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Old 07-07-13, 07:58 PM
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no biggy

This is a replacement motor, what you usually see is a couple zip ties and black tape and its done UNDER the grille not above... This connector is used to reverse the rotation of the motor. If you reverse the connectors it will spin the other way. They wont fit inside the tube provided. Your only concern is preventing the blade from hitting the wires. If it burns out today, you still got your moneys worth...
 
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Old 07-07-13, 08:03 PM
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concern

I would be more concerned with the loose acorn nuts that hold the motor in place.............
 
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Old 07-07-13, 08:43 PM
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I think they have nuts to hold it in place and just put the cap nuts on for cosmetic purposes. I wish I had a camera with me for every cut corner I have seen over the years.
 
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Old 07-07-13, 08:44 PM
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Thank you, hvac01453. I had actually discovered what the wires are a few minutes before you made your two posts. A video I found on Youtube, identified them as direction changing wires for the fan rotation.

The sun is destroying the insulators on the wire connectors.. I really think new connectors should be installed on the wires, then hang them under the grate and away from the fan blades. I would think plastic zip ties would melt under the scorching Phoenix sun.. Not sure what else to use though..

Regarding the acorn nuts, there are a second set of nuts holding the fan in place on the mounting studs, beneath the acorn nuts. I did find it odd that the acorn nuts were sticking up on the end of the mounting studs. I suppose the studs should have been cut down, to shorten their length. Bottom line is, whoever installed the fan motor, did a lousy job doing it..

A recent capacitor failure on my friends AC unit (on July 4th, 3 days ago), during a party, caused me to inspect my unit at my home.. Cost him $250 to replace the capacitor on a holiday service call to get the temperature inside the house down from 91 degrees. It had a dual capacitor unit, and the compressor side of it failed, leaving the fan motor running, with the compressor refusing to run. It was a Mars 2 dual capacitor and it was only 2 years old.. I was told Mars capacitors are made in China, like most other junk.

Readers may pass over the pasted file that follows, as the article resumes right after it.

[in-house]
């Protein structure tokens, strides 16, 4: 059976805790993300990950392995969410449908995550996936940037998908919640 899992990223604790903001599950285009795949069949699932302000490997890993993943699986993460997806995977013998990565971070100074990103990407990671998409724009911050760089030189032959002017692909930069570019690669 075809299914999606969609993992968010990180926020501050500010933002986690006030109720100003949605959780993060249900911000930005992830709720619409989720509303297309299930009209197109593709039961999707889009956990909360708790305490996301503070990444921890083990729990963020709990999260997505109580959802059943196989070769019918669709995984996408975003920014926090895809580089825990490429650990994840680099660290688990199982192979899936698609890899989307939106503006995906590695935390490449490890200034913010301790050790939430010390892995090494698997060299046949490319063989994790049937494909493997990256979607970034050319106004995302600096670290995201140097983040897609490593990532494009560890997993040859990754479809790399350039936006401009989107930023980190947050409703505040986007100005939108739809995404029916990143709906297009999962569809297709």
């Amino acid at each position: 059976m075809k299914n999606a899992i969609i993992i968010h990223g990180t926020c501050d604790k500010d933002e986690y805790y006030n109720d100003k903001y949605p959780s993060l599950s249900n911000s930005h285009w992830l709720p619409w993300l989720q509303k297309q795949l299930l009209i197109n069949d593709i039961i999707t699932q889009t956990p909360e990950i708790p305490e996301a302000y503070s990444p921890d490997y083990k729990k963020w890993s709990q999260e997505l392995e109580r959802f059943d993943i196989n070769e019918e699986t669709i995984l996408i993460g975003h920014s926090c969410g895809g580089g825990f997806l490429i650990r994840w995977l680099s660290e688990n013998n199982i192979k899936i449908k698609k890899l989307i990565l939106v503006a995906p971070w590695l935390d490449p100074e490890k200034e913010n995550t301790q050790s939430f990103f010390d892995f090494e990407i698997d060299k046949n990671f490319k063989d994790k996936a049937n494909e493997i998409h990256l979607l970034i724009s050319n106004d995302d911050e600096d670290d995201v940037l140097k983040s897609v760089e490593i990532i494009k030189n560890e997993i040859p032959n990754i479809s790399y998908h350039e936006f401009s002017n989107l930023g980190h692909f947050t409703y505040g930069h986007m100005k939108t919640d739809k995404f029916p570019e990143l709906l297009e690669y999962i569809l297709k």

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Old 07-08-13, 06:20 PM
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The capacitor

He likely installed a Turbo 200 multi tap capacitor. This gives the tech the ability to replace dual caps under a variety of microfarad ratings, using this one cap with multiple posts and jumpers. Our cost I think is about 50-80 dollars not including markup. Plus I think its made in USA.
I mean you only have so much room in that truck. If he had to do this after hours, It will normally cost about $100.00 to access the supply house. Who do you think pays this???
It would have been a lot cheaper to wait till Monday or whenever they could get there... Most of this is due to power demand and the electric company is browning out the supply power...so instead of 120V or 208V you might be only getting 108V or 200V for double CB circuits...as voltage goes down, amperage goes up.... this is what kills electrical equipment, and they begin to run hotter and hotter.